Thousands of refugees from countries around the world are seeking asylum to escape homophobic persecution. But is Australia doing enough to help LGBTI refugees? Jesse Jones reports.

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Ronnie Mugisha was forced to flee his home country of Uganda because he feared for his life as a gay man.

Along with dozens of other African countries, Uganda has long criminalised homosexuality, with penalties including jail time and even death.

“It was the toughest life I have ever lived,” the 25-year-old says.

“If they suspect someone is gay they will kill you, or you face lifetime imprisonment.”

Mugisha’s mother supported and protected him, but after her death and being abandoned by his father he “had to face hell”.

“It was terrifying as they had started stalking people’s social media platforms,” he says.

“It was too terrible. People were ready to kill me.

“I was mistreated, tortured, and harassed.”

Unable to stay with friends, who were afraid of also being persecuted for their association with him, Mugisha made his way to Kenya to seek asylum.

Another man took him on the 12-hour drive to Nairobi, but took advantage of him sexually along the way.

Once he arrived, Mugisha faced further homophobic persecution in Kenya during the four-year wait to have his asylum application processed.

“I lived in fear every day and night, because in Kenya they know every Ugandan refugee is gay,” he says.

Finding the refugee camp too dangerous, he had to live in the city, and moved repeatedly after attacks on the houses where he stayed.

“There are a lot of LGBTI refugees living in Nairobi facing hardships,” he says.

“Some have no hope, some think of committing suicide.”

As a refugee seeking asylum because of his sexuality, Mugisha was required to share intimate details about his personal life.

Ronnie Mugisha / Image: supplied.

“I had to tell them my story from my childhood,” he says.

“It was difficult because sharing my story to a stranger is hard.”

Many other LGBTI Ugandans are still waiting in Kenya to have their applications for asylum assessed.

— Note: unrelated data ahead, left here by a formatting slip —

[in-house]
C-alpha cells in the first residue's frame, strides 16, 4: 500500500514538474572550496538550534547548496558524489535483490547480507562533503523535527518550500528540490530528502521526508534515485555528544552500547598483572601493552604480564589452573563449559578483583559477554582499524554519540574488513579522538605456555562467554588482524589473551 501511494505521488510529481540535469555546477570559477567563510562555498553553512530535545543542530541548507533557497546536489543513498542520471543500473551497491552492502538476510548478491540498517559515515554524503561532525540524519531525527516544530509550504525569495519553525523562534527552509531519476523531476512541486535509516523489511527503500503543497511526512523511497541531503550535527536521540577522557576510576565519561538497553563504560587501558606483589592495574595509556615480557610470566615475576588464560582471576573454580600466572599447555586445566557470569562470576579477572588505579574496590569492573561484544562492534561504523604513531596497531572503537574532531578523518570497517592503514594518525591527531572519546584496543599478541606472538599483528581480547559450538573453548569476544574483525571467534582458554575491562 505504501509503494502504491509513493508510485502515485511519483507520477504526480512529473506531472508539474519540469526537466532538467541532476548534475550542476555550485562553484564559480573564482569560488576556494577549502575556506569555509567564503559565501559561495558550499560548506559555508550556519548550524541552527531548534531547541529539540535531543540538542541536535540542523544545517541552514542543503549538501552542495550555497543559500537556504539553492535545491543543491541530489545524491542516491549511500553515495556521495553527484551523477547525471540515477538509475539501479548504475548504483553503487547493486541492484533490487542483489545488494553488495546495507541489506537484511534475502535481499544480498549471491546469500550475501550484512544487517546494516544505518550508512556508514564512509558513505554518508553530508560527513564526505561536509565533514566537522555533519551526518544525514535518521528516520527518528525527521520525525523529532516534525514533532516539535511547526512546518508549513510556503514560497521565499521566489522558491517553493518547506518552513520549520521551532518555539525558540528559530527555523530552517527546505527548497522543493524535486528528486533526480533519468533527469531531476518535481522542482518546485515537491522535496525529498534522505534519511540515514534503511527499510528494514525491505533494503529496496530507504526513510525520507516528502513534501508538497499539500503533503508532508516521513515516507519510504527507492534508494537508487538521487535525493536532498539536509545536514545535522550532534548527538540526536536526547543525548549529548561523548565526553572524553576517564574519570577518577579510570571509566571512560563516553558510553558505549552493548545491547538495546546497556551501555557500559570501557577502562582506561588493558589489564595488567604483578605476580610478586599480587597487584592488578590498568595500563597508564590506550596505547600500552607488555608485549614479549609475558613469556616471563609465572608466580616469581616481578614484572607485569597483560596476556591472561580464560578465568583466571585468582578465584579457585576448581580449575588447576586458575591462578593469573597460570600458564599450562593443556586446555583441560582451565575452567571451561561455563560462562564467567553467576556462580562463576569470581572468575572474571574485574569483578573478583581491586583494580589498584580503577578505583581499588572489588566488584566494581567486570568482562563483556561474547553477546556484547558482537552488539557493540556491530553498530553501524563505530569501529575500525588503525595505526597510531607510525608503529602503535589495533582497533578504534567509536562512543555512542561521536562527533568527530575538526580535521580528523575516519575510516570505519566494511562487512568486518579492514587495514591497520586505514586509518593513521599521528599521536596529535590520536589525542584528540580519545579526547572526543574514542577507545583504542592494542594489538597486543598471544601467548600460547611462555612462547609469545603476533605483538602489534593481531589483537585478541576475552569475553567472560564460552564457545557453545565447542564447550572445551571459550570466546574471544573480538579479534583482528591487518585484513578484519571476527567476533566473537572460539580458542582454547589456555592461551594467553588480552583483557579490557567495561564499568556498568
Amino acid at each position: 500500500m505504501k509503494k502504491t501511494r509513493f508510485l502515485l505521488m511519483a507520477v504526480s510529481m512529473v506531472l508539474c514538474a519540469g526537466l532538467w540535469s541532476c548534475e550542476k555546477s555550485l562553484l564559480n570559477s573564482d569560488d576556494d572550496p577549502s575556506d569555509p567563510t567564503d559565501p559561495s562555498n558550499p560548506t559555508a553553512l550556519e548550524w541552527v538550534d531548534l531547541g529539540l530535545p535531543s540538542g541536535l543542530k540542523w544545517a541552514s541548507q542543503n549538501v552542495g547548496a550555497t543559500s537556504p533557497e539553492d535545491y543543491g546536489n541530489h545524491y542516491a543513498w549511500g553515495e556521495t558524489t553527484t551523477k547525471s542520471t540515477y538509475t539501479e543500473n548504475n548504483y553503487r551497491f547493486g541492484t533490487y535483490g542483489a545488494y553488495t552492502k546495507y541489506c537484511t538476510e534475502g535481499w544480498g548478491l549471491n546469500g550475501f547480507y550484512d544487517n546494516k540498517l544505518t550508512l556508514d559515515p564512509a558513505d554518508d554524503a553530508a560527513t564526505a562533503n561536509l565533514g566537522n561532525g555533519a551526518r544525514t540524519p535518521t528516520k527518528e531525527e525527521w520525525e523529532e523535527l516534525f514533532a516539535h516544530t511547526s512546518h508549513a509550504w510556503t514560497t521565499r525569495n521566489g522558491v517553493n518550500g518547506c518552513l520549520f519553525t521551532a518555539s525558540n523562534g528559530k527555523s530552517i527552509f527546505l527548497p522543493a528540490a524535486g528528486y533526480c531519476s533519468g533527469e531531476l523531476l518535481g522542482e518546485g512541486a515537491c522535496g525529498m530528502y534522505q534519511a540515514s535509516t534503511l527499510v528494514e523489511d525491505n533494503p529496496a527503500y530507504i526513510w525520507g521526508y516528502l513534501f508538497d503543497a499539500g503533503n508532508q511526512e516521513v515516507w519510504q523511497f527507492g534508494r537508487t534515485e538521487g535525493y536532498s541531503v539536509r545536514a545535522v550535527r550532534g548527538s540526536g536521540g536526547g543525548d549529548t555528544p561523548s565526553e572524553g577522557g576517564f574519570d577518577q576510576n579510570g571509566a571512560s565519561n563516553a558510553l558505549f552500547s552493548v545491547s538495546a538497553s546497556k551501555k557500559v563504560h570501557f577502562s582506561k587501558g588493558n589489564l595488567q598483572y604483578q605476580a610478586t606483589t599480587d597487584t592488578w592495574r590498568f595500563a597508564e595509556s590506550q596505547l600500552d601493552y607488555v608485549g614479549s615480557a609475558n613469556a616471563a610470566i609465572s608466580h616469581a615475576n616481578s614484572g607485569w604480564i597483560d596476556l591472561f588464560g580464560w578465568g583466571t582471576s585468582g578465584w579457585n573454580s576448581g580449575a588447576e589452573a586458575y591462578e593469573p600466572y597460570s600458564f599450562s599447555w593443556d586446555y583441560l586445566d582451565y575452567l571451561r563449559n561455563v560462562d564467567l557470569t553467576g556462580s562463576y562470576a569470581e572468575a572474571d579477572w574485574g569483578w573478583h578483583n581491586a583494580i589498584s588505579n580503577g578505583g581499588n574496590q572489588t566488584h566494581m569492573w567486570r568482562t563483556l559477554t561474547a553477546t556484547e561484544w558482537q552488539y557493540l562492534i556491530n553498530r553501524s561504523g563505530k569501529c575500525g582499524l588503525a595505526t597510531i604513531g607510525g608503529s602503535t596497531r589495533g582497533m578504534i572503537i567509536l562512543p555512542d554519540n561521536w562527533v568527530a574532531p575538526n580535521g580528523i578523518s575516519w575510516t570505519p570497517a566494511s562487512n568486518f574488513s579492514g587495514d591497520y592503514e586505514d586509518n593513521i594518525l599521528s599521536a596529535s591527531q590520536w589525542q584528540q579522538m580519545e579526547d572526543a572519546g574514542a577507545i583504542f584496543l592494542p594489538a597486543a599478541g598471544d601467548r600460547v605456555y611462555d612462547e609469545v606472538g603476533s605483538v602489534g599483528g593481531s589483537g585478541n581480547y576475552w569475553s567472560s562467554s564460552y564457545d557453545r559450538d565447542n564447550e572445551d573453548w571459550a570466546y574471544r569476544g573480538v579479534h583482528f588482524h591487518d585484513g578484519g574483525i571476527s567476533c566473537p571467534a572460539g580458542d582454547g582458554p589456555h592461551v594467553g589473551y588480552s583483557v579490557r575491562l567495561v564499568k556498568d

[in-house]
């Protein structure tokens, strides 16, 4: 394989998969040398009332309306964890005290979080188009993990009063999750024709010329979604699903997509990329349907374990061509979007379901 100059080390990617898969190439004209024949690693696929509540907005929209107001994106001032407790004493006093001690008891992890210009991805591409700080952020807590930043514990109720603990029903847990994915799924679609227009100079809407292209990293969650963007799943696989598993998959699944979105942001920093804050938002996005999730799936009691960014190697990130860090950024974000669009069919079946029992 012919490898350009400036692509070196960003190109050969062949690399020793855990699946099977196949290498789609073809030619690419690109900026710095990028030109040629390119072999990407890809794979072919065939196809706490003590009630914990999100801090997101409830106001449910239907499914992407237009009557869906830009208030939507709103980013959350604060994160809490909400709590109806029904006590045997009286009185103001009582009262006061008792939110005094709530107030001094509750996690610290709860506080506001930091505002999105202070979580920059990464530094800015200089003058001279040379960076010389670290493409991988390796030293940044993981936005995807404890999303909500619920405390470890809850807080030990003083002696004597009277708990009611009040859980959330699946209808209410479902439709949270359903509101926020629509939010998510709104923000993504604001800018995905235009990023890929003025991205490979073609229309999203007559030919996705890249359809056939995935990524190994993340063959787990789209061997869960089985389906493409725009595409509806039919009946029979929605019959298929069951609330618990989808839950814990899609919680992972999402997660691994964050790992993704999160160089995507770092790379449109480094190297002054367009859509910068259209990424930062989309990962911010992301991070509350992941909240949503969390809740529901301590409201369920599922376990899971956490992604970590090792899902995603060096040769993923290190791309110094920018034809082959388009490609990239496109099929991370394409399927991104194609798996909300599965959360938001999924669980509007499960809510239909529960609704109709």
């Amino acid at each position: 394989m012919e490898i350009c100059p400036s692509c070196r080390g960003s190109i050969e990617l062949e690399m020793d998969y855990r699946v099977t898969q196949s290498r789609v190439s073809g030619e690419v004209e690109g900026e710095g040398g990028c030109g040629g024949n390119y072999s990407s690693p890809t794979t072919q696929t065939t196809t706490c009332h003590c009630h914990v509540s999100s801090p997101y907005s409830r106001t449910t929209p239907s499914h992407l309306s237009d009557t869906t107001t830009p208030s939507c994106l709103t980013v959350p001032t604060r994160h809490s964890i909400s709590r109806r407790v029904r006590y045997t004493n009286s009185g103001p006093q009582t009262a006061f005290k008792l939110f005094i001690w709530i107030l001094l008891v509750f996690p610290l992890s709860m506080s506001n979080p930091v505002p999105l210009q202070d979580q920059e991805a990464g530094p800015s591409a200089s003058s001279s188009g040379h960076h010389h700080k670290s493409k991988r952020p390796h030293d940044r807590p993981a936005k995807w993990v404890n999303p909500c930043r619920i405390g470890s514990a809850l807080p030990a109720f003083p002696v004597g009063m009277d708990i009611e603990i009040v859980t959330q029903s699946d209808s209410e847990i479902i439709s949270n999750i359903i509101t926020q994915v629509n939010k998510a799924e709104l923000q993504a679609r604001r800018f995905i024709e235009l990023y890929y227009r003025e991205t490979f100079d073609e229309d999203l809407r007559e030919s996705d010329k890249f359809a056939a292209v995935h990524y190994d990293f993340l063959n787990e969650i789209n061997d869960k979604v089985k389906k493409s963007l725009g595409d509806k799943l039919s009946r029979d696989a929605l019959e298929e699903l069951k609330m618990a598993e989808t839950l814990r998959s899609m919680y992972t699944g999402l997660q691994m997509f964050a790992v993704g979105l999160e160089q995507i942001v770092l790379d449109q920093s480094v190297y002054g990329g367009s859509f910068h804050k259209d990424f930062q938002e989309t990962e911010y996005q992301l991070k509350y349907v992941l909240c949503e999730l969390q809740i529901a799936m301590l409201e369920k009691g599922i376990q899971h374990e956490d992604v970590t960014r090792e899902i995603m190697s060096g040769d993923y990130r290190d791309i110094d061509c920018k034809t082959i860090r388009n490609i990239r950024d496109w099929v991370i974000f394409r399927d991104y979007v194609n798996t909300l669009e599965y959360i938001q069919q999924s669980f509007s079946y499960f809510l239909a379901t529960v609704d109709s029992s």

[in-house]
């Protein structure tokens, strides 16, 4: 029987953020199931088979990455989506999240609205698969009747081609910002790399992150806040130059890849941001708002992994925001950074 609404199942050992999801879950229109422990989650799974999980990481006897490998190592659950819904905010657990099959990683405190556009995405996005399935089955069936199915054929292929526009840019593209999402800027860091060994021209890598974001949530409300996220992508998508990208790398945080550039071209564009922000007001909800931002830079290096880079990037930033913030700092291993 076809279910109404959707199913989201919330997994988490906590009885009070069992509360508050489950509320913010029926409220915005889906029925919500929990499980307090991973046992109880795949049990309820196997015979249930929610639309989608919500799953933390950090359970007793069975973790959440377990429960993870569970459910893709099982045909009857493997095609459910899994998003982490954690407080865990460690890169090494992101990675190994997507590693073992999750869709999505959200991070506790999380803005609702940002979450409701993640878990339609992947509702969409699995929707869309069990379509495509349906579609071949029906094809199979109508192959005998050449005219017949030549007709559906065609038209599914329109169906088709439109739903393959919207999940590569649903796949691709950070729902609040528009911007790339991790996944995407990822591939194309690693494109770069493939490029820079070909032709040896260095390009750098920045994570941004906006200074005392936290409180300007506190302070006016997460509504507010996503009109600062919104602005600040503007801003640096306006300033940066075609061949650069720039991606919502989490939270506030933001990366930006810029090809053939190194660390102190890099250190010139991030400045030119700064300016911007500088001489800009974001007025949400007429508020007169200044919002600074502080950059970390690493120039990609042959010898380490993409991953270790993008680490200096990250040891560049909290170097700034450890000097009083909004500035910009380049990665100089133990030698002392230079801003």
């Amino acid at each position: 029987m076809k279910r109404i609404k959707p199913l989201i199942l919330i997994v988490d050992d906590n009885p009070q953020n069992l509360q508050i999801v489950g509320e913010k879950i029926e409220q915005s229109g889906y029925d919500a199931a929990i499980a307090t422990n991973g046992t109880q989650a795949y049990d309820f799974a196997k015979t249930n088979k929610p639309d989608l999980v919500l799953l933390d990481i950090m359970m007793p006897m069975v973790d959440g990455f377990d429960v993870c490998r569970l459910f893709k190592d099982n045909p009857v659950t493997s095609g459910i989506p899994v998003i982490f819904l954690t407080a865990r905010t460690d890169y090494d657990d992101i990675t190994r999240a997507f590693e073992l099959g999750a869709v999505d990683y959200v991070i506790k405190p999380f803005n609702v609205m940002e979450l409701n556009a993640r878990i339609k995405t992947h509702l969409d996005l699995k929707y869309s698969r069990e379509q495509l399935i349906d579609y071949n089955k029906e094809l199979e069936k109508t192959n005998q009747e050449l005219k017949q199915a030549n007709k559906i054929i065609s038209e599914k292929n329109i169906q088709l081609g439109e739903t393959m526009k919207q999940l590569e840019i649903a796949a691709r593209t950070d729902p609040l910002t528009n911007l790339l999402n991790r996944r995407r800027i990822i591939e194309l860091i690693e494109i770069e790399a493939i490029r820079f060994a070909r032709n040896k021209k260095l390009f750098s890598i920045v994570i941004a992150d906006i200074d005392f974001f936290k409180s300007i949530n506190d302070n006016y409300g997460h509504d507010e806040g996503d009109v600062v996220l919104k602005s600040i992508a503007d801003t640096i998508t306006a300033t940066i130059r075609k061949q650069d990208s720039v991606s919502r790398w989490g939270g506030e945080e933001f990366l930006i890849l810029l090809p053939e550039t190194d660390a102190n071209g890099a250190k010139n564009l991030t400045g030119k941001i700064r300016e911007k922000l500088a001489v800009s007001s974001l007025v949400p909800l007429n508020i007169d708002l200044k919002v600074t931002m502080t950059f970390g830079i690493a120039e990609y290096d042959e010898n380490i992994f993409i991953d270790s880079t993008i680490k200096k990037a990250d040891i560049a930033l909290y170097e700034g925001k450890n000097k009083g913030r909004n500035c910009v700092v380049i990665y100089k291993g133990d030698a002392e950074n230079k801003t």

With limited financial support available from the UN Refugee Agency (UNHCR) and employment hard to find, some are surviving by doing sex work or other informal work.

Charles Asiimwe Itwara, a trans Ugandan, has also found the refugee camp in Nairobi unsafe.

Along with a small group of other gay and trans refugees, Itwara sells crafts to make ends meet in the city.

“[The] camp is a very unsafe place for LGBTI refugees,” says Itwara.

“I lived there in the past but had to move out after I was attacked.”

Anna Brown from the Human Rights Legal Centre says LGBTI people face particular hardships in refugee camps, from the bullying of gay men to the rape of trans women.

“The systemic failure in Australia’s processes and policies means that some of the most acutely vulnerable people seeking asylum are denied justice when it comes to the processing of their claims and discrimination by service providers,” she says.

“LGBTI asylum seekers can also find themselves caught between lack of acceptance from diaspora communities and lack of understanding from mainstream LGBTI communities.”

Brown says that the current system can be culturally inappropriate and unhelpful at best.

“The people that process and decide claims don’t have proper training, and interpreters can be unhelpful or even hostile due to homophobic or transphobic attitudes,” she says.

“Alarmingly, some people have felt compelled to produce footage of sexual encounters to prove their claim [of homosexuality]. Transgender applicants tend to experience fewer problems but reform is required across the board.

“And then there’s the shocking cruelty of sending men, who have sought safety because they are gay or bisexual, to be warehoused in camps on Manus Island, where homosexuality is criminalised, and where there is no hope of a safe or secure future.”

Lawyer and advocate Kon Karapanagiotidis from the Asylum Seeker Resource Centre agrees that LGBTI refugees often encounter “entrenched homophobia” throughout the system.

“There’s a total lack of understanding of homosexuality, very outdated ideas of what it means to be gay,” he says.

“People go to interviews where they have to prove that they’re gay. You have decision-makers at all stages of the legal process asking people: do you call gay chat lines, do you go to beats, do you know certain [gay] slang? And if you don’t, you mustn’t be gay.”

Karapanagiotidis says that gay and bisexual asylum seekers are often expected to prove their sexuality by demonstrating that they are in a same-sex relationship—even though most are from countries where such relationships are illegal.

“There’s a huge, long way to go,” he says.

“While there’s slow progress being made—I don’t want to say that it’s not evolving at all—what is so troubling is these caricature ideas of sexuality, and incredible barriers for someone to identify [as LGBTI] and actually be believed.

“There’s still a really broad continuum of discrimination based on very outdated, demeaning tropes around the LGBTI community.”

Mugisha’s story has had a happy ending. He was finally granted asylum and a permanent visa, arriving in Brisbane last month.

He has already found Australia to be a wonderful place to be an out gay man.

“I think here it’s okay for a gay man to live his life proudly,” he says.

After working with gay refugee groups in Nairobi, Mugisha hopes to continue his social work studies and build a career helping others in Australia.

“I have got dreams,” he says.

“I would love to see everyone live his life, and see African countries accept gay people to live their lives.”

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